CAPE TOWN - A forensic psychiatrist hired by murder accused Jason Rohde’s defence team on Monday told the court that Rohde’s deceased wife Susan Rohde had had major depression which significantly increased her risk of suicide.
Forensic psychiatrist Dr Larissa Panieri-Peter testified in the Western Cape High Court where Jason Rohde is standing trial after his wife Susan was found dead at the Spier Wine Estate in 2016.
Rohde is accused of strangling his wife and staging her suicide. She was found hanged with an electrical cord from a hook behind the bathroom door of the hotel room they shared.
Panieri-Peter told the court that she had had physical and telephonic sessions with “as many people who have been involved in both Jason and Susan Rohde’s life, family members and friends, including the family psychologist and marriage counselor who had been seeing the family prior to the death of Susan Rohde.
Asked by defence advocate Graham van der Spuy asked Panieri-Peter to share with the court her conclusions, she said that with all the information that she had and her interpretation of it given her understanding of psychiatry, she would say that Susan Rohde had major depression, specifically anxious distress and mixed mood.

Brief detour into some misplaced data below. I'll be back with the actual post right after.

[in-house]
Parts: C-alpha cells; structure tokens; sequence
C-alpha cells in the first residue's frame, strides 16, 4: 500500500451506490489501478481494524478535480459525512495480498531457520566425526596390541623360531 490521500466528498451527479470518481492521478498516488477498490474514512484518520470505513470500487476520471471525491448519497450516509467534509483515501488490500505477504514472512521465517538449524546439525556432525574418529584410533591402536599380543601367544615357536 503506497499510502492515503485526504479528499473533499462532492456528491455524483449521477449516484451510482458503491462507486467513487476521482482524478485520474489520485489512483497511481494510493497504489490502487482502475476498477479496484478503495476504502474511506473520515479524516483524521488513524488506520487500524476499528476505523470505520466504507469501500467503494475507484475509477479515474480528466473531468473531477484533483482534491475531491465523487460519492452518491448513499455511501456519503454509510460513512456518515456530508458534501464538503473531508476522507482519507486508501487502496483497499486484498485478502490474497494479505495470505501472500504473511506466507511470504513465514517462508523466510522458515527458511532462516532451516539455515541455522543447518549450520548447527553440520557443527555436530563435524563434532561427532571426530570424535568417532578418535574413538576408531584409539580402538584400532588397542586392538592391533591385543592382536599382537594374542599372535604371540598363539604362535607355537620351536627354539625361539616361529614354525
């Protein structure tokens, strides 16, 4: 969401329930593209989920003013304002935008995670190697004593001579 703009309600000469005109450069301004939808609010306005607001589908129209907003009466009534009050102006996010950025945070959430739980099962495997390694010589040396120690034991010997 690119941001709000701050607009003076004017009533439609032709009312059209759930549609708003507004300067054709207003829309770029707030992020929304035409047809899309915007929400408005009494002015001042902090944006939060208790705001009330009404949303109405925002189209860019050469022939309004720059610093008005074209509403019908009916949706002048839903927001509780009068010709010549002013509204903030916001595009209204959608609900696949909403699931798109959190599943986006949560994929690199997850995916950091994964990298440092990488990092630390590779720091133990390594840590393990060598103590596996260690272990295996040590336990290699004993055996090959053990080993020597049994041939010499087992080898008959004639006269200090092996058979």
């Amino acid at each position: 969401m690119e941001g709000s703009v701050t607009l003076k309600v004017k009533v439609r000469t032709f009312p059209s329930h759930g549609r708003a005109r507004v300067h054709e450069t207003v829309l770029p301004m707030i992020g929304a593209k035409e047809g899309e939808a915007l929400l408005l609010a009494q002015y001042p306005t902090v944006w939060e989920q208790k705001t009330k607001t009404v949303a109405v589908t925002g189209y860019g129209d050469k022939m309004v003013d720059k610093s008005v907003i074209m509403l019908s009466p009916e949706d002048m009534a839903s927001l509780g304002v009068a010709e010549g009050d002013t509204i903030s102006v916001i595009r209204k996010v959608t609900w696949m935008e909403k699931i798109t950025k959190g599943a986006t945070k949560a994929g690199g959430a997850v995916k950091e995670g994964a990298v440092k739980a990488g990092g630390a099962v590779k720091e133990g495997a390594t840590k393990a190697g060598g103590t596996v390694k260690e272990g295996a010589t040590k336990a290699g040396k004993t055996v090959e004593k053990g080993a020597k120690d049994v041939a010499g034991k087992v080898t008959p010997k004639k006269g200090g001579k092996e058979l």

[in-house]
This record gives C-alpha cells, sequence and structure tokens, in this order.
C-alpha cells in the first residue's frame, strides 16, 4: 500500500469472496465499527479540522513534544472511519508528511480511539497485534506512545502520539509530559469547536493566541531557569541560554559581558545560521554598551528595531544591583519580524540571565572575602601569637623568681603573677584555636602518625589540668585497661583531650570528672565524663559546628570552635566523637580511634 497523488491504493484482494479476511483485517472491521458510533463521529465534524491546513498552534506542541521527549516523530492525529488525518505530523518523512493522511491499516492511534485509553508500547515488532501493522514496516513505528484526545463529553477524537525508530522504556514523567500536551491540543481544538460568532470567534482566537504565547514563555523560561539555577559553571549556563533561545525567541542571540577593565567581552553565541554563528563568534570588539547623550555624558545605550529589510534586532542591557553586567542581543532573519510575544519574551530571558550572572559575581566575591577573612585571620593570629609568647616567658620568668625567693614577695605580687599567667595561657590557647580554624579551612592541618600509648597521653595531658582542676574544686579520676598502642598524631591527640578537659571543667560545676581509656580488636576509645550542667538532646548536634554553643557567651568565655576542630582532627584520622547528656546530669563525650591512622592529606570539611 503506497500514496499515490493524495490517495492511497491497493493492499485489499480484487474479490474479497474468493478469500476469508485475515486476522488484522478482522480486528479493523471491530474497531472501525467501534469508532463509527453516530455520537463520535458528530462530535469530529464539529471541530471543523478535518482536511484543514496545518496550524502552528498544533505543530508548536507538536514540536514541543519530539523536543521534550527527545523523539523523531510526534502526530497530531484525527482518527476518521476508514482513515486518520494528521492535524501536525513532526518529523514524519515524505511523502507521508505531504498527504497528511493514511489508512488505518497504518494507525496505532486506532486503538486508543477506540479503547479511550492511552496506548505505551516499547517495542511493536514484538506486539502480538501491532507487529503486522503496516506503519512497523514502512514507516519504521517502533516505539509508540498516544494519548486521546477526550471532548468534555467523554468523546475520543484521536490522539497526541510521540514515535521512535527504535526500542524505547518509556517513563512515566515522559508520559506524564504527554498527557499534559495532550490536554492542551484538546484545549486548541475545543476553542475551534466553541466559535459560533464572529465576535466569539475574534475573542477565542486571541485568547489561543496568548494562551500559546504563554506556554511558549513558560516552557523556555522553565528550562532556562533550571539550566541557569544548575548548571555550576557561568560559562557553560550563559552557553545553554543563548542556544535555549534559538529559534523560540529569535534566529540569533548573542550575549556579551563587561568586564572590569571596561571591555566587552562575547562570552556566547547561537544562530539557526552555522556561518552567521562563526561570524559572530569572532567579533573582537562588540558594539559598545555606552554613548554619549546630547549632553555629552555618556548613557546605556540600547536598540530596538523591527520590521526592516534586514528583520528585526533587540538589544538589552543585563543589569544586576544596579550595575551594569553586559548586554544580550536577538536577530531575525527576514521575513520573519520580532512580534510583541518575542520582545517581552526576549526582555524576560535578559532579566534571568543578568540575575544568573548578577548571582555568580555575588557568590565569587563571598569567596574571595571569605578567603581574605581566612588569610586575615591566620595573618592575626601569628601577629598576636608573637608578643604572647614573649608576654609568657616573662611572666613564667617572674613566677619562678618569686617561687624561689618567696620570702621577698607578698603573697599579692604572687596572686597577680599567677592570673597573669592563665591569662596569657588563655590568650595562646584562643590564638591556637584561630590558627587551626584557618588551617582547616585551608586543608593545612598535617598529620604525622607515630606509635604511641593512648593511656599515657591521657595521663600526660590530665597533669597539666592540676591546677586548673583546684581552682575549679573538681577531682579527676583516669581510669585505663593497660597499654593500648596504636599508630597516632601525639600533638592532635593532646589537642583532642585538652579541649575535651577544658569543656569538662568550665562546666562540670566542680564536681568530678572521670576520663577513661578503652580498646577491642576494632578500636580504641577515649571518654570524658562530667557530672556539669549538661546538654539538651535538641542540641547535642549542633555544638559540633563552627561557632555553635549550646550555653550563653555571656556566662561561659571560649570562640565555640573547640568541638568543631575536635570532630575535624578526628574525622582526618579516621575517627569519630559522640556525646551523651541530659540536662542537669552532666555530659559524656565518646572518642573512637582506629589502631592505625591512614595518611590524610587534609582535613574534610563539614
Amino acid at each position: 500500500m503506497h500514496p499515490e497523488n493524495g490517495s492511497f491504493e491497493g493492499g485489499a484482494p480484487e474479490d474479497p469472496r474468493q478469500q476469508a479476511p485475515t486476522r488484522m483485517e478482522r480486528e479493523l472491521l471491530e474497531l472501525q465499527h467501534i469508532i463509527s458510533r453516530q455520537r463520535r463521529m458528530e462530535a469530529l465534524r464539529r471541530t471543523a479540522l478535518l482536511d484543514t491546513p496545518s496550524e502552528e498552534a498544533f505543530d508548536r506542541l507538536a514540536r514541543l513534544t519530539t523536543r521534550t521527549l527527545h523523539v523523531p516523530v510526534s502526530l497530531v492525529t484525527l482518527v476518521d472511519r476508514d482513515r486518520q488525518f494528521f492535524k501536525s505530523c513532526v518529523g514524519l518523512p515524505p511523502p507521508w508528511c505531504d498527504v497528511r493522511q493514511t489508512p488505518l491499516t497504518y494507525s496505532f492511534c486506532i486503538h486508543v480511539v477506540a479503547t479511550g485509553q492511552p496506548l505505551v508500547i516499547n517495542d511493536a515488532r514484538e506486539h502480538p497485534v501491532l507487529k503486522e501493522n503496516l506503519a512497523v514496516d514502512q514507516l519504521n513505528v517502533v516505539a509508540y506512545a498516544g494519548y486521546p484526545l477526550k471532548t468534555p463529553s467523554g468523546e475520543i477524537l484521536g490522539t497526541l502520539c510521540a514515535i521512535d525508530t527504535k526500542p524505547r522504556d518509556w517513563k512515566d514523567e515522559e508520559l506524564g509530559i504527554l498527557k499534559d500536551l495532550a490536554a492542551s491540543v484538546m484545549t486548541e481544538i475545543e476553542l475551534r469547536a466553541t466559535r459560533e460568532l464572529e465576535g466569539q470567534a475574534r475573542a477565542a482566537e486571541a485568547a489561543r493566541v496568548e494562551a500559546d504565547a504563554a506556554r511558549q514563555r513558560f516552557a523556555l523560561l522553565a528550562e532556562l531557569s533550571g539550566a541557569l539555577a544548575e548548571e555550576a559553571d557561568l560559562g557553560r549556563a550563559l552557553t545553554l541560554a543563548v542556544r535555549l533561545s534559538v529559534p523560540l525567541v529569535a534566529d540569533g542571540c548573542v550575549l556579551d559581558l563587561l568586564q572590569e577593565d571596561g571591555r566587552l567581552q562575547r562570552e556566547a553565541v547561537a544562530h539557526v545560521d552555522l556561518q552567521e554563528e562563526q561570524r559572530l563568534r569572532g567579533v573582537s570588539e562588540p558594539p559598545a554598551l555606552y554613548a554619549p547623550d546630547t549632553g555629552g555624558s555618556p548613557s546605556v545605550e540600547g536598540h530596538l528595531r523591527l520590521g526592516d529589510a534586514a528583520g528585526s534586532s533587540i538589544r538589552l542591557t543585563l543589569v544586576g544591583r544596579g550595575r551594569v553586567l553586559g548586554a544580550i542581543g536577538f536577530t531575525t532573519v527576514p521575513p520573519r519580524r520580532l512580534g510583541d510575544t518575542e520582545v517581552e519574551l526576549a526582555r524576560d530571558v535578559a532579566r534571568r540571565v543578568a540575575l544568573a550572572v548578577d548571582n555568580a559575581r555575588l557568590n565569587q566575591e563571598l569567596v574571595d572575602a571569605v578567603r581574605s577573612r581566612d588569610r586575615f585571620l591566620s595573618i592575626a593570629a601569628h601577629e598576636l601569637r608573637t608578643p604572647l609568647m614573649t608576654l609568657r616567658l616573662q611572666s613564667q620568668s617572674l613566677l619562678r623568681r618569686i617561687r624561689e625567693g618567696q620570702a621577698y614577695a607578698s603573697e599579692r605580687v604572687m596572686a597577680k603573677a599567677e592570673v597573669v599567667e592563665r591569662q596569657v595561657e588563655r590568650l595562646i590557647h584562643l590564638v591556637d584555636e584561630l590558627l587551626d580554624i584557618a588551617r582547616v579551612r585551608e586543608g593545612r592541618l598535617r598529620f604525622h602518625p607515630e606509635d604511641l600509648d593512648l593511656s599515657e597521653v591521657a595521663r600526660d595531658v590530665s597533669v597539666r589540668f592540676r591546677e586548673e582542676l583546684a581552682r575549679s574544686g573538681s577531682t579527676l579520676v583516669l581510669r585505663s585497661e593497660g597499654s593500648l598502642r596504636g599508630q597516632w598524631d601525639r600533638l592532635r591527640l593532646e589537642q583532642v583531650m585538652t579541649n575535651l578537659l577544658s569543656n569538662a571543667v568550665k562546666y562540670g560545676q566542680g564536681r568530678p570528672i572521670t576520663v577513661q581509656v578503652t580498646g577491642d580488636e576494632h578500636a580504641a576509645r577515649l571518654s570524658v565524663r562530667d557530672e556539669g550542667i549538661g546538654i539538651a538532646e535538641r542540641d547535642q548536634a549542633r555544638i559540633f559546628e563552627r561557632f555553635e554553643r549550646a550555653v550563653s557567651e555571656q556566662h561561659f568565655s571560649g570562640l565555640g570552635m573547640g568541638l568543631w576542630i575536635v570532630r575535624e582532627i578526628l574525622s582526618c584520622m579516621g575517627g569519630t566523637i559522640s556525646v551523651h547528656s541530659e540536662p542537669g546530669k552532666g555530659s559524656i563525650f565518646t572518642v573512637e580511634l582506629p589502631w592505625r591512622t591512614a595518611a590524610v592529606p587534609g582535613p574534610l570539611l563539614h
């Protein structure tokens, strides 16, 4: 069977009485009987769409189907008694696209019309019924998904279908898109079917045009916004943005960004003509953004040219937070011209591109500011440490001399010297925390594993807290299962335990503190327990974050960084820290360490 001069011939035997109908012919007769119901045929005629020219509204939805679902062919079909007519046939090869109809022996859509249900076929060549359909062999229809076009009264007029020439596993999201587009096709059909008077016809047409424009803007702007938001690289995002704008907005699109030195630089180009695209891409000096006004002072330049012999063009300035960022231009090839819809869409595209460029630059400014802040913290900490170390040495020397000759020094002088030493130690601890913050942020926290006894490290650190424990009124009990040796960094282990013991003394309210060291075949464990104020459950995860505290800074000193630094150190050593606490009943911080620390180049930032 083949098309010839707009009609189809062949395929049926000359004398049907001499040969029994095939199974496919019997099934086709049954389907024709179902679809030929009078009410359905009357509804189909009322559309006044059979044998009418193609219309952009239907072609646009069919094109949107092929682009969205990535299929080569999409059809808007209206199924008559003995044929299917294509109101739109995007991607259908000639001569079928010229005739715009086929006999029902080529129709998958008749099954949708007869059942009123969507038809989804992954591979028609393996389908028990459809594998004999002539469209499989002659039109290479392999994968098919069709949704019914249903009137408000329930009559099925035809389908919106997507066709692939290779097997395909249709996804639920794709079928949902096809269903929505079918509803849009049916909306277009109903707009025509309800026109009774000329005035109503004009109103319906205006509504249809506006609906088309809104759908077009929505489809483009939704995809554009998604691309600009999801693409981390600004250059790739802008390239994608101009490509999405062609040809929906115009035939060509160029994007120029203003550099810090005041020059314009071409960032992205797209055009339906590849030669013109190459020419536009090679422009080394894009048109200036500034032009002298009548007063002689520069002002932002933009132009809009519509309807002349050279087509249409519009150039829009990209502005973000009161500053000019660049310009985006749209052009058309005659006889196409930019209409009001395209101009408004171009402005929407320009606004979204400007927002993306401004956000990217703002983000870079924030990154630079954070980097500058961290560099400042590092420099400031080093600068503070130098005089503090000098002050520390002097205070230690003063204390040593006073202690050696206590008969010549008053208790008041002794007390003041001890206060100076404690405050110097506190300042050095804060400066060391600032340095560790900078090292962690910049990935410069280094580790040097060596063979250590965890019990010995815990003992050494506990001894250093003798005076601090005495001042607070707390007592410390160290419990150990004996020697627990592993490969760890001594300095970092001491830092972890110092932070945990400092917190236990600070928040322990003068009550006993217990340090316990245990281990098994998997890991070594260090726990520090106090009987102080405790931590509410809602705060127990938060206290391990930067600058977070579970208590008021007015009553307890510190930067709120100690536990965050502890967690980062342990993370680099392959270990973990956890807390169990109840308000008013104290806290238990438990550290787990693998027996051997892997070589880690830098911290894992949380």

“And that alone increased her risk of suicide, very significantly. What she really wanted to achieve that weekend was that everyone could see that she and her husband were happy and that she would prove to herself that she won, over the mistress,” she said.
Jason Rohde and his wife had a fight about his extramarital affair with a colleague, who was also at the hotel in the hours leading up to Susan Rohde’s death during a company function.
“My lady, my conclusion is that, prior to this crisis, she had a number of vulnerabilities. These vulnerabilities were that she had a personality that was high energy, on the go, busy. She naturally didn’t sleep for very long and she was a person who had some insecurities. She was a perfectionist, she wanted the world to see the good side of her and family. She did not share things that were painful to her to others,” Panieri-Peter told the court.
She further told the court that Susan Rohde was socially isolated in relation to things that were painful to her and that she may have had some genetic risk factors with the development of mood disorder.
She said that “in relation with the crisis that occurred when she found out that her husband was having an affair, she had by many different accounts, a dramatic change in her demeanor and her emotions”.
She told the court that what happened that night was for the court to decide as she would not know “because I was not there”, but in psychiatric terms, and all the bits of collected information, the risk of suicide was “plenty”.
African News Agency/ANA